Somebody sent me the link to Fr Cantalamessa's address at the Alpha Leadership Conference a couple of weeks ago, and wanted my view.
Fr Cantalamessa is, of course, the preacher to the Holy Father, an office he has held since 1980, when appointed by Pope John Paul II. So he is clearly someone to listen to with respect and interest.
And indeed much of this address is very good. I do not agree with all the sentiments he expresses, but that is fair enough. For example he sees a huge movement of the Holy Spirit in all of the pentecostal and charismatic branches of the different denominations that is completely fresh and drawing Christianity back together. I can't say that I have noticed that, but maybe it hasn't reached Cumbria yet...
But there are some parts of his address that do trouble me, too. And I find myself wondering if I am troubled by him in the same way that I am troubled by the Holy Father on occasion (a reaction I explore here.) That is, I wonder if he uses language in a more impressionistic, and less precise, way than (say) the Pope Emeritus. For occasionally I was brought up short by some of the things he said. For example: 'Man has not changed: it is God who has changed.'
I thought that God was immutable, unchanging, and that that was Catholic dogma. Likewise, he talks of the 'Churches born of the Reformation.' In Catholic theology, there is One Church. In official documents, the Protestant denominations are referred to by some courteous descriptor that avoids calling them 'churches' for that very reason.
But perhaps I am being over-picky here.
More troubling still, though, was his saying, to an Albert Hall full of people from various protestant denominations: '‘it is not a matter (…) of changing one’s Church affiliation, of course…’ And he smiles. And he is applauded. And isn't that lovely. But it is not, it seems to me, the Catholicism that it is his responsibility to preach.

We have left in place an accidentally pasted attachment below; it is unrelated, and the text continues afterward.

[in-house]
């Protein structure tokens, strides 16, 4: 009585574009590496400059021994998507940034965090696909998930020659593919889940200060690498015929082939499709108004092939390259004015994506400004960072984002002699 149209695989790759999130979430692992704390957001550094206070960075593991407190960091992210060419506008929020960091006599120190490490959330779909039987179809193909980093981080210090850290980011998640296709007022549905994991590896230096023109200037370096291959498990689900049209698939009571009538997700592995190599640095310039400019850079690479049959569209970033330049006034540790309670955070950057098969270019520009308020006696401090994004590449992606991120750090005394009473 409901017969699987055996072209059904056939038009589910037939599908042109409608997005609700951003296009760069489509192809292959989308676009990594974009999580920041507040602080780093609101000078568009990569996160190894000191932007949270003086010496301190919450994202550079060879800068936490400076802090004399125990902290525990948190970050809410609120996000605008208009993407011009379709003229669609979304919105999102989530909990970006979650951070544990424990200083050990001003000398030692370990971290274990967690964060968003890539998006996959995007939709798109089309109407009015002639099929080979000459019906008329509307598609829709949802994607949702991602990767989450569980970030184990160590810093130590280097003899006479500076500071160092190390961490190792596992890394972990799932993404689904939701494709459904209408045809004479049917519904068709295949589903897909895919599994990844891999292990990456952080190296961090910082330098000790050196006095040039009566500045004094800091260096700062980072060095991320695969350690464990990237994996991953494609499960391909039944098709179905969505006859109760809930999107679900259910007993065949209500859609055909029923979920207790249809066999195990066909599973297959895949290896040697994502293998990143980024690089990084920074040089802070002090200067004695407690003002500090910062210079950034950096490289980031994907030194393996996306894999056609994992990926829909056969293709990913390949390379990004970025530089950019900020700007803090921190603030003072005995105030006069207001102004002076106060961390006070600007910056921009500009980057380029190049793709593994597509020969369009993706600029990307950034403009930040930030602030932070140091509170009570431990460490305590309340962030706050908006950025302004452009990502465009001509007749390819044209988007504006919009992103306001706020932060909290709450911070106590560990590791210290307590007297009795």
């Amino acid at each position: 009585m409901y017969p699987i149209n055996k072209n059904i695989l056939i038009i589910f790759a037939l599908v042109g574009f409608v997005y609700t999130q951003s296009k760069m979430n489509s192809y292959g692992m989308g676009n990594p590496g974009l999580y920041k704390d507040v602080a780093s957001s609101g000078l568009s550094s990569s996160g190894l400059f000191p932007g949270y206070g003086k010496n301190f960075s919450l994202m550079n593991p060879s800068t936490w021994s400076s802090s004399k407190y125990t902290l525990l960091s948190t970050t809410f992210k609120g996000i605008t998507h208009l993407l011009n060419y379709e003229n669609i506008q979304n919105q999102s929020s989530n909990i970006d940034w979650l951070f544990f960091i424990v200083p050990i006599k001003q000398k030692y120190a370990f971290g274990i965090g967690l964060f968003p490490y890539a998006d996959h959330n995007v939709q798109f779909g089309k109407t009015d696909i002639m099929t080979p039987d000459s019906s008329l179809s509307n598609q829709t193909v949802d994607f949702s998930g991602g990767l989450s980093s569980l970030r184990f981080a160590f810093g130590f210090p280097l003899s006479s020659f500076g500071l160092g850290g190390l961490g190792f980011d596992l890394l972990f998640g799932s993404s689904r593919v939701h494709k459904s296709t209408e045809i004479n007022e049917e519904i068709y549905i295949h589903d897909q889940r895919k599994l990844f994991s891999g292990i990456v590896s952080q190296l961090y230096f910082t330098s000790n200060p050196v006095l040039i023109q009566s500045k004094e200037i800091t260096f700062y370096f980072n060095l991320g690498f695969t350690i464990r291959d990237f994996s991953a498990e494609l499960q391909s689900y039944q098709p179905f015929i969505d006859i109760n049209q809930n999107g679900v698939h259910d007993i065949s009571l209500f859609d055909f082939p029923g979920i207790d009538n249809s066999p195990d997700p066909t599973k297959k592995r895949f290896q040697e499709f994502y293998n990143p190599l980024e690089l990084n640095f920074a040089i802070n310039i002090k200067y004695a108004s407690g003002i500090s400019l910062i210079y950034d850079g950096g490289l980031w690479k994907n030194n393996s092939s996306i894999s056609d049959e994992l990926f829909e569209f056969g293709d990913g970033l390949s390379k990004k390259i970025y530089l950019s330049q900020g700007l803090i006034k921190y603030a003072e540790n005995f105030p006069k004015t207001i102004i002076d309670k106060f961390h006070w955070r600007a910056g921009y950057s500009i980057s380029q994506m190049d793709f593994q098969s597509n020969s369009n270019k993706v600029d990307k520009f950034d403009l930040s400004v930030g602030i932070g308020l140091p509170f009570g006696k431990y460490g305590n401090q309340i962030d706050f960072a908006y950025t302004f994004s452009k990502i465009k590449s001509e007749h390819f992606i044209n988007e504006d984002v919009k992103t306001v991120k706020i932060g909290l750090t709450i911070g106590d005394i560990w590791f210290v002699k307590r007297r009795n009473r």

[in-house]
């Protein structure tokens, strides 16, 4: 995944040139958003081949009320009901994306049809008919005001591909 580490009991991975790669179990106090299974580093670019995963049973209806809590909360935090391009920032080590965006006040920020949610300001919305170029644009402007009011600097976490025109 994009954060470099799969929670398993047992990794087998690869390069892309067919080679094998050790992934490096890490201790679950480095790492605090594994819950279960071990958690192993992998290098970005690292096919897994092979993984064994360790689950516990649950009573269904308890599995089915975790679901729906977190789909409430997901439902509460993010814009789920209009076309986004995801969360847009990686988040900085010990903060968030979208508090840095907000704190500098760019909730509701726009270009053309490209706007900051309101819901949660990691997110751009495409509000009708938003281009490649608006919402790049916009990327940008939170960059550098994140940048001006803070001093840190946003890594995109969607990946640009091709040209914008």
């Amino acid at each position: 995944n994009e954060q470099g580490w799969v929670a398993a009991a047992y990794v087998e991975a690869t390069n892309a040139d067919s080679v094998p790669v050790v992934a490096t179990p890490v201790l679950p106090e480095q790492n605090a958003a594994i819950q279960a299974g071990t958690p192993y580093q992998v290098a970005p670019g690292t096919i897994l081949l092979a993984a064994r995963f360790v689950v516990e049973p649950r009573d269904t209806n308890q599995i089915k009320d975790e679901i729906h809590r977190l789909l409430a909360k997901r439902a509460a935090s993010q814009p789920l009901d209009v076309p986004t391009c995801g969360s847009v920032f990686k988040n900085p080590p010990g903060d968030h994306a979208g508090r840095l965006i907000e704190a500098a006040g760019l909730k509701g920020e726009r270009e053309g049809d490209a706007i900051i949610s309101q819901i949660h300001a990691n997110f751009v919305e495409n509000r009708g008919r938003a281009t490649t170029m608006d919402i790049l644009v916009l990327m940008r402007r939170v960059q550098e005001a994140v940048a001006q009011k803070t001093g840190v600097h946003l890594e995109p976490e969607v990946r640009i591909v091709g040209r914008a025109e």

He also says: 'This does not mean ignoring the great theological and spiritual enrichments that came from the Reformation…’ I would love to know what he thinks they are. Unless he is referring to the Council of Trent, (and I don't think he is), which did indeed offer great theological and spiritual enrichments in response to the heresies of Luther et al, I fear he has strayed from the path of wisdom and truth quite substantially. But it does win a lot of applause.
Indeed, his whole drift in the end of the speech is that it really doesn't matter what denomination we belong to, as long as we all believe in Jesus and proclaim the Good News to the world, which so desperately needs it.
Where I have trouble with that is that the protestant denominations, to a large extent, collude with many of the world's current dangerous errors: with regard to marriage (divorce, contraception, same sex unions), with regard to abortion (which many see as a regrettable option, at most) and so on.
We have a duty, I think, to work with all Christians where we can; but to minimise the importance of the Catholic Church is an error - not least if we purport to love our fellow Christians. For they are deprived of the whole sacramental economy. It is true that many achieve lives of love and holiness that leave many Catholics looking very mediocre; but think how much more they could achieve with the grace of a full sacramental life.
I should add that I have only watched this video once, and that with various interruptions. If others watch it and see it differently, I would be very interested to hear of that. But for me, it seems that Fr Cantalamessa has drunk too deeply from the heady wine of good fellowship with our separated brethren, to the extent that he seems to think Sts Thomas More and John Fisher were misguided victims of a trivial misunderstanding. I cannot follow him there.
Cardinal Coccopalmerio's book "A disaster" - This is a must watch. "It is a disaster...it is casting aside the message of the Gospel"
1 minute ago